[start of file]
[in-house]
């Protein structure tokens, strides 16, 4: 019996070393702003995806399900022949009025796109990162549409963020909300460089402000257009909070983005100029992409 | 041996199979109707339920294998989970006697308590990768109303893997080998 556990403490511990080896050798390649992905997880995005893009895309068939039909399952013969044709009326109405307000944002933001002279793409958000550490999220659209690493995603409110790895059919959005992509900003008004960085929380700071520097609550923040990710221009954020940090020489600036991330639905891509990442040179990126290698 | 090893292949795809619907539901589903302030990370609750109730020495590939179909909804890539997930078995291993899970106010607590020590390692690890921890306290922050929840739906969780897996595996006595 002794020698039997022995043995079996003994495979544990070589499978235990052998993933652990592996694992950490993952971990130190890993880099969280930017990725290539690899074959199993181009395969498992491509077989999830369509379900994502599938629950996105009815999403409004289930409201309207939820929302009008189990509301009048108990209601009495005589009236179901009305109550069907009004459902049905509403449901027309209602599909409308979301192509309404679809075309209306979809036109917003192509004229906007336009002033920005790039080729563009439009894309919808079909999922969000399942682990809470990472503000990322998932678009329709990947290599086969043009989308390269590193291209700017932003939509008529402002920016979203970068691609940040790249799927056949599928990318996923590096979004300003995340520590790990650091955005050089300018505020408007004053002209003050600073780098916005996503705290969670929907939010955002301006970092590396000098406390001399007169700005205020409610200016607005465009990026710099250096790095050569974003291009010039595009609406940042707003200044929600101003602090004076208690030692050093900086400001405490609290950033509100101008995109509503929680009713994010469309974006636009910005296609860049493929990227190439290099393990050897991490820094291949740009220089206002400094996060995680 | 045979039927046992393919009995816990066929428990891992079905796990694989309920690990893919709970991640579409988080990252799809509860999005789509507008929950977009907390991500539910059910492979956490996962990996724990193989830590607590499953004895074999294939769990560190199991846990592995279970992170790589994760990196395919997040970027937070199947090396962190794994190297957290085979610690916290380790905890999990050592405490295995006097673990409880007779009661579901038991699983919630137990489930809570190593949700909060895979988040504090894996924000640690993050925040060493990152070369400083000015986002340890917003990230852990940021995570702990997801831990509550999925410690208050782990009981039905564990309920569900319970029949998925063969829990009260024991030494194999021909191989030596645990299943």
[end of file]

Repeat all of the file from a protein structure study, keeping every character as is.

[in-house]
């Protein structure tokens, strides 16, 4: 019996070393702003995806399900022949009025796109990162549409963020909300460089402000257009909070983005100029992409 | 041996199979109707339920294998989970006697308590990768109303893997080998 556990403490511990080896050798390649992905997880995005893009895309068939039909399952013969044709009326109405307000944002933001002279793409958000550490999220659209690493995603409110790895059919959005992509900003008004960085929380700071520097609550923040990710221009954020940090020489600036991330639905891509990442040179990126290698 | 090893292949795809619907539901589903302030990370609750109730020495590939179909909804890539997930078995291993899970106010607590020590390692690890921890306290922050929840739906969780897996595996006595 002794020698039997022995043995079996003994495979544990070589499978235990052998993933652990592996694992950490993952971990130190890993880099969280930017990725290539690899074959199993181009395969498992491509077989999830369509379900994502599938629950996105009815999403409004289930409201309207939820929302009008189990509301009048108990209601009495005589009236179901009305109550069907009004459902049905509403449901027309209602599909409308979301192509309404679809075309209306979809036109917003192509004229906007336009002033920005790039080729563009439009894309919808079909999922969000399942682990809470990472503000990322998932678009329709990947290599086969043009989308390269590193291209700017932003939509008529402002920016979203970068691609940040790249799927056949599928990318996923590096979004300003995340520590790990650091955005050089300018505020408007004053002209003050600073780098916005996503705290969670929907939010955002301006970092590396000098406390001399007169700005205020409610200016607005465009990026710099250096790095050569974003291009010039595009609406940042707003200044929600101003602090004076208690030692050093900086400001405490609290950033509100101008995109509503929680009713994010469309974006636009910005296609860049493929990227190439290099393990050897991490820094291949740009220089206002400094996060995680 | 045979039927046992393919009995816990066929428990891992079905796990694989309920690990893919709970991640579409988080990252799809509860999005789509507008929950977009907390991500539910059910492979956490996962990996724990193989830590607590499953004895074999294939769990560190199991846990592995279970992170790589994760990196395919997040970027937070199947090396962190794994190297957290085979610690916290380790905890999990050592405490295995006097673990409880007779009661579901038991699983919630137990489930809570190593949700909060895979988040504090894996924000640690993050925040060493990152070369400083000015986002340890917003990230852990940021995570702990997801831990509550999925410690208050782990009981039905564990309920569900319970029949998925063969829990009260024991030494194999021909191989030596645990299943």